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ALACHUA COUNTY ‒ On Monday, Aug. 30, Florida Commissioner of Education Richard Corcoran announced that the Florida Department of Education (DOE) withheld monthly school board member salaries in Alachua and Broward counties, as directed by the State Board of Education.

Corcoran is making good on a threat targeting local school boards that required students to wear masks in direct violation of Governor Ron DeSantis’s executive order against mask mandates. The is in despite of Leon County Circuit Judge John Cooper issuing a ruling that stops the Florida Department of Education from leveling sanctions on school districts that require face coverings.

In Alachua County, members make about $40,000 a year and in Broward County about $46,000. The money will be withheld on a monthly basis until the school systems come into compliance, amounting to a reduction of $13,429 per month for the Alachua County School System.

The state does not pay salaries of local officials and cannot withhold the salaries directly. Corcoran previously said that he may recommend withholding funds “in an amount equal to the salaries of the superintendent and all the members of the school board.”

On Monday, his department said that the counties had been instructed to cut school board compensation and nothing else despite that fact that the DOE is removing the funds from the general budget. While restricting the School Board of Alachua County (SBAC) budget, the state will cover expenses for students that transfer to schools in neighboring counties or to private and charter schools that have no mask mandate.

SBAC has seen a continual reduction in state funding for the past decade including a 50-percent reduction in facilities money equaling a loss of $168 million to county schools. Many COVID-19 expenses for readjusting the teaching systems, sanitizing classrooms and buses and other changes and purchases required were absorbed in large part by the school districts, further strapping their budgets. The state did reimburse for digital distance learning equipment.

On issuing the order Monday evening, Corcoran said the department would fight to protect parents’ rights to make health care decisions for their children. “They know what is best for their children.”

The CDC and most medical experts, including the American Academy of Pediatrics (AAP), have stated that mask mandates help control the infection rate. Corcoran also did not address whether the rights of the parents who want masking were considered as well in the Parents Bill of Rights.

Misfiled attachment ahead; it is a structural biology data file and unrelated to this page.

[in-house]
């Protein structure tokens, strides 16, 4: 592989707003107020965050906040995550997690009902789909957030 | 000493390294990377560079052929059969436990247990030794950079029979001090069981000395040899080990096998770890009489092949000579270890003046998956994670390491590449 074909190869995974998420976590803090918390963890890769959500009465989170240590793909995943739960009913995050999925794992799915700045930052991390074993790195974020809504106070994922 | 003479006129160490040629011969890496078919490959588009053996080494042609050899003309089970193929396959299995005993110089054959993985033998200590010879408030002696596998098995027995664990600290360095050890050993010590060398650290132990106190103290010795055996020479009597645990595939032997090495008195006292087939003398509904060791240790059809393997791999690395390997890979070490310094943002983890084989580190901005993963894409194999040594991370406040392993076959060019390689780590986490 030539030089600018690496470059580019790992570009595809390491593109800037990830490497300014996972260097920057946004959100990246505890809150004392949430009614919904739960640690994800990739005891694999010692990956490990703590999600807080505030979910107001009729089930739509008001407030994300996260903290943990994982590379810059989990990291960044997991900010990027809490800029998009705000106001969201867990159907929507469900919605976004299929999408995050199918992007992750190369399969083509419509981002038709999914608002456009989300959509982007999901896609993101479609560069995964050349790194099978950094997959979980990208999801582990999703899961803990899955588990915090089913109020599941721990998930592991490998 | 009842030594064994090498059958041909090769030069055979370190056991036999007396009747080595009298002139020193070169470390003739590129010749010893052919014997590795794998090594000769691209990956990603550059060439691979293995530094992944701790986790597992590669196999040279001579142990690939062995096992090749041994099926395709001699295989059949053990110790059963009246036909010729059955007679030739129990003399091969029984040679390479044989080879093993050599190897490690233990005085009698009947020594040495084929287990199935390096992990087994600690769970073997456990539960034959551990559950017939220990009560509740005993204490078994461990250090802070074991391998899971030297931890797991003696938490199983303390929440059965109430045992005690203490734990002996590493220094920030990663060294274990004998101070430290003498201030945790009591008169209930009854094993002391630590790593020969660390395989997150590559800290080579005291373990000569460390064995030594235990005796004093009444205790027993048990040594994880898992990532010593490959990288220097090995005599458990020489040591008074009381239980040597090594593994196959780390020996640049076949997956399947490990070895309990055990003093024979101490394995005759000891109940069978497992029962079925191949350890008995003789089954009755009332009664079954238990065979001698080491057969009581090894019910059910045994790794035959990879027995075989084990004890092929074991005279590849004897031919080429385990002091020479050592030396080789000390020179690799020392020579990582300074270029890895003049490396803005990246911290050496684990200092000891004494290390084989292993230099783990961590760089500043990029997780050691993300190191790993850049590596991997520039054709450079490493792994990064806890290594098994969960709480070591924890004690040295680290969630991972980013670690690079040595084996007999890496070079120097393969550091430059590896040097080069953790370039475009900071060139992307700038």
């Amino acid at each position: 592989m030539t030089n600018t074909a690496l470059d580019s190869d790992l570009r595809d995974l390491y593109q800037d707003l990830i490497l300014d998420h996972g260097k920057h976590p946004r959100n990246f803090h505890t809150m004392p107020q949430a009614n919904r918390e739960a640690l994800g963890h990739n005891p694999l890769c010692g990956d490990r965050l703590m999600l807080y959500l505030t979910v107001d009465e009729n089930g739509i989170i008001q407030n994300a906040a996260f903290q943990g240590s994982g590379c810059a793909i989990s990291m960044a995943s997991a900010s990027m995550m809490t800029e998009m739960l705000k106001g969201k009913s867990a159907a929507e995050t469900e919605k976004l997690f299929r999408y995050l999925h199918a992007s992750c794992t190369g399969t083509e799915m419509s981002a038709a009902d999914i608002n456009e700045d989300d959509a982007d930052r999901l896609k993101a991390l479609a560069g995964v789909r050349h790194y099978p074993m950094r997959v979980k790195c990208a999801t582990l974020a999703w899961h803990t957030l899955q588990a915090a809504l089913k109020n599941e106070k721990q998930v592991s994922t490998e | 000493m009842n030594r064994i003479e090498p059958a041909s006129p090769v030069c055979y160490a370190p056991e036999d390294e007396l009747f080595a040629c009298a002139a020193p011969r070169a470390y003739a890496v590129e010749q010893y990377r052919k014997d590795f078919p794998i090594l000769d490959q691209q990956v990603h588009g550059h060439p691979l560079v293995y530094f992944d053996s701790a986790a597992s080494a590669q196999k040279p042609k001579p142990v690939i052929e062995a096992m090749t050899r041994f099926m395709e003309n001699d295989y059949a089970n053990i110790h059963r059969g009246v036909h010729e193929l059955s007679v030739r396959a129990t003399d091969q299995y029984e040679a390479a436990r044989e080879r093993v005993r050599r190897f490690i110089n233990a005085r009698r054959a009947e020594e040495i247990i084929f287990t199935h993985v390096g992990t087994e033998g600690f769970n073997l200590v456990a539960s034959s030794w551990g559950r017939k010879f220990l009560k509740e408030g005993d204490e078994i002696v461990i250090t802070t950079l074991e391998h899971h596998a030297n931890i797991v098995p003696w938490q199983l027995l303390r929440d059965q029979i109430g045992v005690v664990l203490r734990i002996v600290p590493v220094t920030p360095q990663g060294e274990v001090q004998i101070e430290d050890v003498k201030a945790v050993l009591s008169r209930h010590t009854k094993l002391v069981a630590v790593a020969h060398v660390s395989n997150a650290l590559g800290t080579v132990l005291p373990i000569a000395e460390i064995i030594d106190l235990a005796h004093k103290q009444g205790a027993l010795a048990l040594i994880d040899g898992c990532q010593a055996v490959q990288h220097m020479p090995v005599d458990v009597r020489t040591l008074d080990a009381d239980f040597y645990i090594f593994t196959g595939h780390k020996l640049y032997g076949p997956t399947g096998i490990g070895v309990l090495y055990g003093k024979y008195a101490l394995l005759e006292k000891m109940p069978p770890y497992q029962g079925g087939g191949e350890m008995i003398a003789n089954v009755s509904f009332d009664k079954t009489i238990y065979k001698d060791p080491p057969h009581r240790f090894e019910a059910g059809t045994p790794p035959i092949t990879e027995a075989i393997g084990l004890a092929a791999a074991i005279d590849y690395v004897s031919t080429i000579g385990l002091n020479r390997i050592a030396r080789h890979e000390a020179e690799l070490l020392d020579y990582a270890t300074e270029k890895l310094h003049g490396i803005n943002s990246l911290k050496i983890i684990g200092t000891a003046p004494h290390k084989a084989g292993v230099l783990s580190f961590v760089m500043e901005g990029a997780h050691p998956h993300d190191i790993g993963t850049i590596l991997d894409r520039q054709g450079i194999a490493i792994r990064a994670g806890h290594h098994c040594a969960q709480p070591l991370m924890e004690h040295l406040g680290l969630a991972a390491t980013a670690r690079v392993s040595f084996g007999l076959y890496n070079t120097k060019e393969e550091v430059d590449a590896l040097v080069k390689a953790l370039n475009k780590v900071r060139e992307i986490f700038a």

The Delta variant has proven to be much more infectious with more serious illness than previous versions and infects younger age groups more. Currently Florida has a bigger surge than the peak rate last year. As of Aug. 28, there were 865,406 active cases in Florida. The state recorded more than 31,700 new COVID-19 cases in Floridians age 19 and younger last week. There were also two additional deaths of Floridians under the age of 16 reported.

Daily data from the U.S. Department of Health and Human Services shows there are currently 224 children in hospitals in Florida as of Monday, the highest reported number in more than a year. According to the data, there were only 20 children admitted to hospitals across the state on July 1. On Aug. 1, that number increased to 103 cases and as of Aug. 30.

Dr. Raul Pino with the Department of Health in Orange County says children make up the largest group of new cases, with 19 percent of all new cases in children ages 5-14, adding that this is the age group where most are not eligible to be vaccinated.

In the Alachua County School System there are currently 569 student cases with 412 of these in the last 14 days and 141 staff cases. In addition, 1,761 students and 48 staff are in quarantine totaling 2,330 students who cannot attend school. While these numbers are alarming, Alachua County, with a mask mandate for both the school system, government and businesses, has the second lowest positivity rate in the state at 15.8 percent. Neighboring Columbia County, which has no mask mandate, has a 30.8 percent positivity rate.

Due to the surge, the SBAC, along with 10 other school districts, are pursuing legal measures against the mandate. In response to Corcoran's restriction of funds, Alachua School Superintendent Carlee Simon released a statement on Tuesday regarding the decision of the SBAC to continue the mask mandate.

Simon said, “I'm very troubled by the state's action...We have already begun working with our colleagues in other districts to take legal action. We believe this is a necessary step to ensure that Florida's districts have the right to act in the best interests of those they serve.”

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ALACHUA ‒ After having served as the City of Alachua’s Assistant City Manager and Communications and Executive Project Manager, on Aug. 6, 2021, Mike DaRoza was appointed City Manager. DaRoza wasn't expecting or seeking the job, but stepped in when Kamal Latham, who the Commission had earlier appointed to replace outgoing manager Adam Boukari, withdrew.